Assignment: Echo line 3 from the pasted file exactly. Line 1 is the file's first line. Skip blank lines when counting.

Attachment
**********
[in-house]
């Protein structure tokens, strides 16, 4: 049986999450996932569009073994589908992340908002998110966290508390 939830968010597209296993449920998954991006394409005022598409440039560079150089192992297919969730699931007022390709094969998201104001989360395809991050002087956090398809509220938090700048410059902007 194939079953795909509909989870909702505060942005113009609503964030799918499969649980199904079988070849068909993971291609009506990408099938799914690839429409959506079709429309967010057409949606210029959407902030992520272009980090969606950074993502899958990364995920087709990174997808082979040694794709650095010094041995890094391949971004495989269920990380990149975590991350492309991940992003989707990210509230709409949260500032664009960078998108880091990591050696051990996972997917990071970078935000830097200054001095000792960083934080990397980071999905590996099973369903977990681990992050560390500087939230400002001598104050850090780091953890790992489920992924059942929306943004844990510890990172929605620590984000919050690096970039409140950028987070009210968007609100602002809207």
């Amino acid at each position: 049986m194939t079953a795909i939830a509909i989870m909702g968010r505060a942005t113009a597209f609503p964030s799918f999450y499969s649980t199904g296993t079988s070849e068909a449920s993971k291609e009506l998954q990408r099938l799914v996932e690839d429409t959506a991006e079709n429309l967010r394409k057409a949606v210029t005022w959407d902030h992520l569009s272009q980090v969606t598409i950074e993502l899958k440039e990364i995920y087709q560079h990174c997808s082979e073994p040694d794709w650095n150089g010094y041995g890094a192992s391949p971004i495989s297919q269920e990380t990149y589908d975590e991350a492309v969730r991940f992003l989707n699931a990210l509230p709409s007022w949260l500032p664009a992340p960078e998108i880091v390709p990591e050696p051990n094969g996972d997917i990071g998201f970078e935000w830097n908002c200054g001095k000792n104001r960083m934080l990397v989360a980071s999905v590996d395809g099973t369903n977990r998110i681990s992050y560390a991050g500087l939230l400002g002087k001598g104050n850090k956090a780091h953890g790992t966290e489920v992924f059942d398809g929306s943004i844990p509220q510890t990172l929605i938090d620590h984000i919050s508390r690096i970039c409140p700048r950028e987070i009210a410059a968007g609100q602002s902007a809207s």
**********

């Amino acid at each position: 049986m194939t079953a795909i939830a509909i989870m909702g968010r505060a942005t113009a597209f609503p964030s799918f999450y499969s649980t199904g296993t079988s070849e068909a449920s993971k291609e009506l998954q990408r099938l799914v996932e690839d429409t959506a991006e079709n429309l967010r394409k057409a949606v210029t005022w959407d902030h992520l569009s272009q980090v969606t598409i950074e993502l899958k440039e990364i995920y087709q560079h990174c997808s082979e073994p040694d794709w650095n150089g010094y041995g890094a192992s391949p971004i495989s297919q269920e990380t990149y589908d975590e991350a492309v969730r991940f992003l989707n699931a990210l509230p709409s007022w949260l500032p664009a992340p960078e998108i880091v390709p990591e050696p051990n094969g996972d997917i990071g998201f970078e935000w830097n908002c200054g001095k000792n104001r960083m934080l990397v989360a980071s999905v590996d395809g099973t369903n977990r998110i681990s992050y560390a991050g500087l939230l400002g002087k001598g104050n850090k956090a780091h953890g790992t966290e489920v992924f059942d398809g929306s943004i844990p509220q510890t990172l929605i938090d620590h984000i919050s508390r690096i970039c409140p700048r950028e987070i009210a410059a968007g609100q602002s902007a809207s």